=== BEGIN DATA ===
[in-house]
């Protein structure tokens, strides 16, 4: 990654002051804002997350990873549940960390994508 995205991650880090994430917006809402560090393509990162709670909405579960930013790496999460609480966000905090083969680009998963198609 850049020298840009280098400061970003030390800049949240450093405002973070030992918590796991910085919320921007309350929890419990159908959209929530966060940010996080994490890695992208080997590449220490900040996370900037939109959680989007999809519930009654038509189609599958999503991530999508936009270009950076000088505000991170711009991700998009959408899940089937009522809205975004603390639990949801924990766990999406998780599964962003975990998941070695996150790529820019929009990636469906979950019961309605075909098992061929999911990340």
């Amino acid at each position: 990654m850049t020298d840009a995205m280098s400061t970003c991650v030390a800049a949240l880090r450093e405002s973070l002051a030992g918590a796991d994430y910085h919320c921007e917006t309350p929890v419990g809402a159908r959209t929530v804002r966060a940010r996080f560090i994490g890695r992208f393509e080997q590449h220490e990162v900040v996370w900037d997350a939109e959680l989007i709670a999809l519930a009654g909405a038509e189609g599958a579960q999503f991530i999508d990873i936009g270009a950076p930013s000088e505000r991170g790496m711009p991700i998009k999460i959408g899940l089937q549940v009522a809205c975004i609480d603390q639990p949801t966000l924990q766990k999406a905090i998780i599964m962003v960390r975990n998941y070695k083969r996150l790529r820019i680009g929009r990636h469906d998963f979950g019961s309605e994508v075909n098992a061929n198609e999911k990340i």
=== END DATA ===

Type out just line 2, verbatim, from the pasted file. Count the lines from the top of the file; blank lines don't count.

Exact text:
């Protein structure tokens, strides 16, 4: 990654002051804002997350990873549940960390994508 995205991650880090994430917006809402560090393509990162709670909405579960930013790496999460609480966000905090083969680009998963198609 850049020298840009280098400061970003030390800049949240450093405002973070030992918590796991910085919320921007309350929890419990159908959209929530966060940010996080994490890695992208080997590449220490900040996370900037939109959680989007999809519930009654038509189609599958999503991530999508936009270009950076000088505000991170711009991700998009959408899940089937009522809205975004603390639990949801924990766990999406998780599964962003975990998941070695996150790529820019929009990636469906979950019961309605075909098992061929999911990340």